Overall, checking ingredient lists can help you determine what foods make for the best dental health choices. What and when you eat affects not only your overall health but also the health of your teeth and gums.
A cavity is a hole in the tooth that comes from plaque bacteria creating acidic by-products that eat away at the tooth enamel. Foods containing carbohydrates can easily get trapped between teeth. Over time, one small cavity can grow to become much larger and destroy an entire tooth.
Cavities are sometimes painful and can create tooth sensitivities that may inhibit the consumption of foods or drinks, among other things. Some of the most noticeable symptoms signaling a cavity include:
Pain when biting down
A pit or hole in the afflicted tooth that may be noticeable in person or mostly visible in an X-ray.
If cavities are not treated and filled, and the necessary dietary changes are not made, the hole could spread to the tooth root. In some cases, it becomes gum disease. Your tooth roots are much softer than tooth enamel, which makes them more susceptible to decay. If the root canal becomes infected, you could lose your tooth.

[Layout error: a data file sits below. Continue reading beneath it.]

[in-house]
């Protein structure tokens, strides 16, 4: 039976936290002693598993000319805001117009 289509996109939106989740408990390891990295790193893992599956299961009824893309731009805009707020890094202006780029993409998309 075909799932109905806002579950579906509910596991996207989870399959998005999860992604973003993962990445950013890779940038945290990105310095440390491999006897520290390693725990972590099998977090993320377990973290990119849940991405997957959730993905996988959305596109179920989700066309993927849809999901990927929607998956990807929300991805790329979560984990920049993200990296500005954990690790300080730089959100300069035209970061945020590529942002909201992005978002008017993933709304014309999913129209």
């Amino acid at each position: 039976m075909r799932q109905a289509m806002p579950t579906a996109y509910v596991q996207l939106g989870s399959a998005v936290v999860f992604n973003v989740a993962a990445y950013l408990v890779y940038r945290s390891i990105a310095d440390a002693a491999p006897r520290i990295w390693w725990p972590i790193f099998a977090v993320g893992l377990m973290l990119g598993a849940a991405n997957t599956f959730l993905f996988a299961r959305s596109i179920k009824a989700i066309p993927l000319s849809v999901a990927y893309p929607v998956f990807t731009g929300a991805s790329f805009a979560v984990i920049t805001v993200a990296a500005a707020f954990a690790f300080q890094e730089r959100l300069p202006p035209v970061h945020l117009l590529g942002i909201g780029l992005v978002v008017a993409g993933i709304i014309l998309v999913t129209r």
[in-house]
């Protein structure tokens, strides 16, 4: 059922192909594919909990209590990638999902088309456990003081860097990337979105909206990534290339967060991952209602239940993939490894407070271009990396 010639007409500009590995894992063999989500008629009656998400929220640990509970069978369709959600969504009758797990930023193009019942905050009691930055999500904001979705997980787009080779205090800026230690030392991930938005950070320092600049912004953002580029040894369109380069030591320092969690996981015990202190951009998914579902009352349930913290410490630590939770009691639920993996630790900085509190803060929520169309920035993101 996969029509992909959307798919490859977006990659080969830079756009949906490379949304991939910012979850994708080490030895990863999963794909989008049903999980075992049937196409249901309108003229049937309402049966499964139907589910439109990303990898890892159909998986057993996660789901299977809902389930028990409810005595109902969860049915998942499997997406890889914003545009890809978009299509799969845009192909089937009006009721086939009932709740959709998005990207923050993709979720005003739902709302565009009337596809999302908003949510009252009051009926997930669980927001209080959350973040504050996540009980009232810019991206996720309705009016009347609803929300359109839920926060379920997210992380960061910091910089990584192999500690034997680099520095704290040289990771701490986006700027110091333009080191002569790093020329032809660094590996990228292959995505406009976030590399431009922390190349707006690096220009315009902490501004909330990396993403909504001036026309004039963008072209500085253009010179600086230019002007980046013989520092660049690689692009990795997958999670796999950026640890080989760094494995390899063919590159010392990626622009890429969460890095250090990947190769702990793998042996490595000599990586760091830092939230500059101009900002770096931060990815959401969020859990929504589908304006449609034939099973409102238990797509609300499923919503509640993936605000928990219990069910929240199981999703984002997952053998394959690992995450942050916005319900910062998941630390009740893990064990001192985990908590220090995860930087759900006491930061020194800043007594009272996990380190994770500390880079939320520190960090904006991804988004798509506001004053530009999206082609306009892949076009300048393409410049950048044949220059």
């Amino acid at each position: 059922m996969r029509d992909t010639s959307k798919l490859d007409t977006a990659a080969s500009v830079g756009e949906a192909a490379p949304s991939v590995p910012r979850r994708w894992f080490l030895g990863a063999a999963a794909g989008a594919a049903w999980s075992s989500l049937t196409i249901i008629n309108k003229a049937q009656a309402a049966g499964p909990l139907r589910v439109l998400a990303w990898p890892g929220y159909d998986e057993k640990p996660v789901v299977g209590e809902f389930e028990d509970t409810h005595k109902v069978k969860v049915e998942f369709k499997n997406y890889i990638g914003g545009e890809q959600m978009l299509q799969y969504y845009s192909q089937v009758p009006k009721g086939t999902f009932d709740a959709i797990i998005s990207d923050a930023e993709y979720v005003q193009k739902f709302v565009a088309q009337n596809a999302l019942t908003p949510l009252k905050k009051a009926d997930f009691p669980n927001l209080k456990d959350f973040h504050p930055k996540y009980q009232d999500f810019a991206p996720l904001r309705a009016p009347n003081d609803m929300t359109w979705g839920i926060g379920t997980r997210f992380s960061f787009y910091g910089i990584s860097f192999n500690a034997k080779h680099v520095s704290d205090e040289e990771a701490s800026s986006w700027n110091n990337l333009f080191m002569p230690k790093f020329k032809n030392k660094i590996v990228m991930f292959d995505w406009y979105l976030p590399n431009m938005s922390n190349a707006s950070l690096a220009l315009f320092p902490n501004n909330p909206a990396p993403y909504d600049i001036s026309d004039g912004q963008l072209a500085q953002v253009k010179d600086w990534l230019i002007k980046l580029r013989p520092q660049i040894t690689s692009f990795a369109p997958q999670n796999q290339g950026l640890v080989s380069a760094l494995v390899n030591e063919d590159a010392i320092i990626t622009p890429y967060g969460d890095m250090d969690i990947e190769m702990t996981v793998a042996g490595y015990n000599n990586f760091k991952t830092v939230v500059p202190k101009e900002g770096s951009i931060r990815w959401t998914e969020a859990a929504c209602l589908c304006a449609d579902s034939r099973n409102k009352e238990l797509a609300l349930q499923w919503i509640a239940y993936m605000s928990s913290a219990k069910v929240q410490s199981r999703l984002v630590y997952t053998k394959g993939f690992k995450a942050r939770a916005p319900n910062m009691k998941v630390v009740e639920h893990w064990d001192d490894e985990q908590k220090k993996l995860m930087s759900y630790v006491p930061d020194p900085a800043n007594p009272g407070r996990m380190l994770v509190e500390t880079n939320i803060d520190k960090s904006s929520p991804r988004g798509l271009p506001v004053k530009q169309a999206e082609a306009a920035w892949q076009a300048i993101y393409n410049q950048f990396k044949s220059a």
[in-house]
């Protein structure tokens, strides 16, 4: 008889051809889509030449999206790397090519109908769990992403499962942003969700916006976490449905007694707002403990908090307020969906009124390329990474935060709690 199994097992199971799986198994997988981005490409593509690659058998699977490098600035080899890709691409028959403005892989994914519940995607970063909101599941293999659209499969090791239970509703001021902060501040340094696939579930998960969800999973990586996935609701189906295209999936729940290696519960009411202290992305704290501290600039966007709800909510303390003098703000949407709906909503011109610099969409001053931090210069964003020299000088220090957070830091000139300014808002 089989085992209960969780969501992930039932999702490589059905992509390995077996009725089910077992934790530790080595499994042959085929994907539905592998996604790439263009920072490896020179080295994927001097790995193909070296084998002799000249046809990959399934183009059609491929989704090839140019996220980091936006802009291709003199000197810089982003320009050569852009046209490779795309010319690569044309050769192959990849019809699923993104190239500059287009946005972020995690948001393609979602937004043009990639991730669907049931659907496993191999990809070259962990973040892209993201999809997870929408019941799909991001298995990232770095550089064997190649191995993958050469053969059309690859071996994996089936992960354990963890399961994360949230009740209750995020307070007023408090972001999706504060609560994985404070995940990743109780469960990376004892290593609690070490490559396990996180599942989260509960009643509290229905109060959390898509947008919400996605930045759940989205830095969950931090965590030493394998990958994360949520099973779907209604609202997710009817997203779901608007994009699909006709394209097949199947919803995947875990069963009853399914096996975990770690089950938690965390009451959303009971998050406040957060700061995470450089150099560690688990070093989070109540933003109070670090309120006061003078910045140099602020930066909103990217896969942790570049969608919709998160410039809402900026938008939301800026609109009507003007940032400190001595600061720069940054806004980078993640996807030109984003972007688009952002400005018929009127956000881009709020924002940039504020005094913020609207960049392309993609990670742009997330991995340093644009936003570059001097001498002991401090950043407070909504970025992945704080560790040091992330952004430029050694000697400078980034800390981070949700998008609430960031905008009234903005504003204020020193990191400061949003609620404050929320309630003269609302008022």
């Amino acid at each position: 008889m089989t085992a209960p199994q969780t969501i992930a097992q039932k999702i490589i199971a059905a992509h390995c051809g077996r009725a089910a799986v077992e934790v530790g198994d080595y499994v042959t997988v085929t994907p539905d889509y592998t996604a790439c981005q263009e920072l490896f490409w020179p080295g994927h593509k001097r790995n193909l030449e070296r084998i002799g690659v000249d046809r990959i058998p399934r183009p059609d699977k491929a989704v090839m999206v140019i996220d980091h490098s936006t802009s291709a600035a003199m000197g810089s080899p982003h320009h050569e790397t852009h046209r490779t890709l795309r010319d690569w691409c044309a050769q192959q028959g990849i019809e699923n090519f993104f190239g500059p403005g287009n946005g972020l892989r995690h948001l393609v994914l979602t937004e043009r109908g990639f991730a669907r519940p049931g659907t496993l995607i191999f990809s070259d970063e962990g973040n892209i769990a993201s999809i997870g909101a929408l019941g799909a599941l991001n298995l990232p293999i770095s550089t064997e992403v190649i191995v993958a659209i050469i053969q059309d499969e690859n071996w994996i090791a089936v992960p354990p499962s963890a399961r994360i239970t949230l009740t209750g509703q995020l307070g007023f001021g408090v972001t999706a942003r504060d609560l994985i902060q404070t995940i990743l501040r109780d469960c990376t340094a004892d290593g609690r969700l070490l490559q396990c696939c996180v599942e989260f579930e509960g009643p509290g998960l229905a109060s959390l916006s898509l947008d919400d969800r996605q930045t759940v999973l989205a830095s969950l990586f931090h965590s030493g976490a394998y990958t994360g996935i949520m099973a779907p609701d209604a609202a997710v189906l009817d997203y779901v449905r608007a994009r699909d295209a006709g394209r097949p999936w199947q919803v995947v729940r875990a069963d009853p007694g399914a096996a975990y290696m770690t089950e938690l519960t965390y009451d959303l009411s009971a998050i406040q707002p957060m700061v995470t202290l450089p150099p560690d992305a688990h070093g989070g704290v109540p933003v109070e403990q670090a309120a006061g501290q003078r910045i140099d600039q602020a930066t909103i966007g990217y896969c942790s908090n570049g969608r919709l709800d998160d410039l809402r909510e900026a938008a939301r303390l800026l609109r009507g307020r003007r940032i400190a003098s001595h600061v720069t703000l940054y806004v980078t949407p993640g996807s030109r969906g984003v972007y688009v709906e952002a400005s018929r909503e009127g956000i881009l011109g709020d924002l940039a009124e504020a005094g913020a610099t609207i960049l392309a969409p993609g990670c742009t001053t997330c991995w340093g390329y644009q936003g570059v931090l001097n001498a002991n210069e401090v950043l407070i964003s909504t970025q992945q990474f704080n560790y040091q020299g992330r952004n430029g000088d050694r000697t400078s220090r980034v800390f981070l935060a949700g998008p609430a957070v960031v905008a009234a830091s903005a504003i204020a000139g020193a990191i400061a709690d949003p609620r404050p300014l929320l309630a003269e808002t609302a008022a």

Poor nutrition can worsen the condition of your gums. A diet high in refined carbohydrates and sugars can lead to gum inflammation and plaque formation. Over time, this could cause:
An increased incidence of gum disease
Tooth root exposure to plaque
Gum disease is a result of the tissues that surround and support your teeth becoming infected. Some people that have gum disease may notice:
Bleeding gums/gums that bleed easily
Red, tender, or swollen gums
Persistent bad breath
Teeth that are separating
A change in the way the teeth fit together when you bite